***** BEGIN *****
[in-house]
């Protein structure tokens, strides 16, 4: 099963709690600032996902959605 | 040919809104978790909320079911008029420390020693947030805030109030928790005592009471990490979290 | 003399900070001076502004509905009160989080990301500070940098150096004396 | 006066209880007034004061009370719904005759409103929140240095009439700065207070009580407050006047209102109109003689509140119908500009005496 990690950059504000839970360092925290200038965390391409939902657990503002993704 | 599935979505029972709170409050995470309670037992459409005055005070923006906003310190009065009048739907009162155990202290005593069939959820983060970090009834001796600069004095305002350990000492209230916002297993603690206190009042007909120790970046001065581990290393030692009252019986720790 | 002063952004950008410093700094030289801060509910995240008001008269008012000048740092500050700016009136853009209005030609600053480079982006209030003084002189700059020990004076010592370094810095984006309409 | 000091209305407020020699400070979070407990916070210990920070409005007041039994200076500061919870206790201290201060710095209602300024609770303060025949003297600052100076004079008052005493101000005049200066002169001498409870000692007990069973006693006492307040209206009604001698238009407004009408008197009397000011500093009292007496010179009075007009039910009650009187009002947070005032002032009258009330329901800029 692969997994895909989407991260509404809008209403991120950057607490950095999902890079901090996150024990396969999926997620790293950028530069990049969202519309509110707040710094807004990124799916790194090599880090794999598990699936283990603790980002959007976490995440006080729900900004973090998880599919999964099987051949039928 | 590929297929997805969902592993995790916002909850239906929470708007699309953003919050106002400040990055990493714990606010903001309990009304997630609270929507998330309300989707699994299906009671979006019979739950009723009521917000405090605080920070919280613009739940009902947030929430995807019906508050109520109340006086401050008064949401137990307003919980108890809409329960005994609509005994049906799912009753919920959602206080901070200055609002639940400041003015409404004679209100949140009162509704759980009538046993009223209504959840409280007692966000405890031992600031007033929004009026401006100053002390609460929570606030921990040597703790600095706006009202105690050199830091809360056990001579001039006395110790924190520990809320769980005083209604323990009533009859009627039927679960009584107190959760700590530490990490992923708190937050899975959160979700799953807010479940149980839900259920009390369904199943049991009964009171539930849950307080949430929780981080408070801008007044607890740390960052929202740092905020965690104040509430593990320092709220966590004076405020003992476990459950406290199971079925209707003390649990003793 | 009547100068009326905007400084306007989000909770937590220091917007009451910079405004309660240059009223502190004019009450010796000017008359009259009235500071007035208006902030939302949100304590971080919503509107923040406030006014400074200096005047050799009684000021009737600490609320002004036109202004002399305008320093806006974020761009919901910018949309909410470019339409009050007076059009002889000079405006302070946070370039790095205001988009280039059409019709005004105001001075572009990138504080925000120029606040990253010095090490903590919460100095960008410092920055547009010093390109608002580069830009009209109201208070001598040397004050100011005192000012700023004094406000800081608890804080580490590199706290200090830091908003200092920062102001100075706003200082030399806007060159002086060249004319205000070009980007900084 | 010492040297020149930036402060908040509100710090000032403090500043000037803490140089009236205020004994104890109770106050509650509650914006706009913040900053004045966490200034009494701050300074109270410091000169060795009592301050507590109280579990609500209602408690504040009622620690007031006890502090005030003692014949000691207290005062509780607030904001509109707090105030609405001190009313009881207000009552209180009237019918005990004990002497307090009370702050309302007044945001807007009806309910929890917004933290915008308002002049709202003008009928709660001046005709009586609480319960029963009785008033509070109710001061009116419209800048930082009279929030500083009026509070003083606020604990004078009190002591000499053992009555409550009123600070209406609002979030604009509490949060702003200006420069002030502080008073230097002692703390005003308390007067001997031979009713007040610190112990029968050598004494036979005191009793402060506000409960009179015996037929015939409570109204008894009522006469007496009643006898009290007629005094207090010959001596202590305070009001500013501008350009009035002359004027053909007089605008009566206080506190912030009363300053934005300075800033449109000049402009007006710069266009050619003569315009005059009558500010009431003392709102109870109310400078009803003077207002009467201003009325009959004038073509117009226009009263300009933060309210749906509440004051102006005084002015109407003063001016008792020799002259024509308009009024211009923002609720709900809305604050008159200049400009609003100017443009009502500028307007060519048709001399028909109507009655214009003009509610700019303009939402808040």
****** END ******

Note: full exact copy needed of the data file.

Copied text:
[in-house]
């Protein structure tokens, strides 16, 4: 099963709690600032996902959605 | 040919809104978790909320079911008029420390020693947030805030109030928790005592009471990490979290 | 003399900070001076502004509905009160989080990301500070940098150096004396 | 006066209880007034004061009370719904005759409103929140240095009439700065207070009580407050006047209102109109003689509140119908500009005496 990690950059504000839970360092925290200038965390391409939902657990503002993704 | 599935979505029972709170409050995470309670037992459409005055005070923006906003310190009065009048739907009162155990202290005593069939959820983060970090009834001796600069004095305002350990000492209230916002297993603690206190009042007909120790970046001065581990290393030692009252019986720790 | 002063952004950008410093700094030289801060509910995240008001008269008012000048740092500050700016009136853009209005030609600053480079982006209030003084002189700059020990004076010592370094810095984006309409 | 000091209305407020020699400070979070407990916070210990920070409005007041039994200076500061919870206790201290201060710095209602300024609770303060025949003297600052100076004079008052005493101000005049200066002169001498409870000692007990069973006693006492307040209206009604001698238009407004009408008197009397000011500093009292007496010179009075007009039910009650009187009002947070005032002032009258009330329901800029 692969997994895909989407991260509404809008209403991120950057607490950095999902890079901090996150024990396969999926997620790293950028530069990049969202519309509110707040710094807004990124799916790194090599880090794999598990699936283990603790980002959007976490995440006080729900900004973090998880599919999964099987051949039928 | 590929297929997805969902592993995790916002909850239906929470708007699309953003919050106002400040990055990493714990606010903001309990009304997630609270929507998330309300989707699994299906009671979006019979739950009723009521917000405090605080920070919280613009739940009902947030929430995807019906508050109520109340006086401050008064949401137990307003919980108890809409329960005994609509005994049906799912009753919920959602206080901070200055609002639940400041003015409404004679209100949140009162509704759980009538046993009223209504959840409280007692966000405890031992600031007033929004009026401006100053002390609460929570606030921990040597703790600095706006009202105690050199830091809360056990001579001039006395110790924190520990809320769980005083209604323990009533009859009627039927679960009584107190959760700590530490990490992923708190937050899975959160979700799953807010479940149980839900259920009390369904199943049991009964009171539930849950307080949430929780981080408070801008007044607890740390960052929202740092905020965690104040509430593990320092709220966590004076405020003992476990459950406290199971079925209707003390649990003793 | 009547100068009326905007400084306007989000909770937590220091917007009451910079405004309660240059009223502190004019009450010796000017008359009259009235500071007035208006902030939302949100304590971080919503509107923040406030006014400074200096005047050799009684000021009737600490609320002004036109202004002399305008320093806006974020761009919901910018949309909410470019339409009050007076059009002889000079405006302070946070370039790095205001988009280039059409019709005004105001001075572009990138504080925000120029606040990253010095090490903590919460100095960008410092920055547009010093390109608002580069830009009209109201208070001598040397004050100011005192000012700023004094406000800081608890804080580490590199706290200090830091908003200092920062102001100075706003200082030399806007060159002086060249004319205000070009980007900084 | 010492040297020149930036402060908040509100710090000032403090500043000037803490140089009236205020004994104890109770106050509650509650914006706009913040900053004045966490200034009494701050300074109270410091000169060795009592301050507590109280579990609500209602408690504040009622620690007031006890502090005030003692014949000691207290005062509780607030904001509109707090105030609405001190009313009881207000009552209180009237019918005990004990002497307090009370702050309302007044945001807007009806309910929890917004933290915008308002002049709202003008009928709660001046005709009586609480319960029963009785008033509070109710001061009116419209800048930082009279929030500083009026509070003083606020604990004078009190002591000499053992009555409550009123600070209406609002979030604009509490949060702003200006420069002030502080008073230097002692703390005003308390007067001997031979009713007040610190112990029968050598004494036979005191009793402060506000409960009179015996037929015939409570109204008894009522006469007496009643006898009290007629005094207090010959001596202590305070009001500013501008350009009035002359004027053909007089605008009566206080506190912030009363300053934005300075800033449109000049402009007006710069266009050619003569315009005059009558500010009431003392709102109870109310400078009803003077207002009467201003009325009959004038073509117009226009009263300009933060309210749906509440004051102006005084002015109407003063001016008792020799002259024509308009009024211009923002609720709900809305604050008159200049400009609003100017443009009502500028307007060519048709001399028909109507009655214009003009509610700019303009939402808040």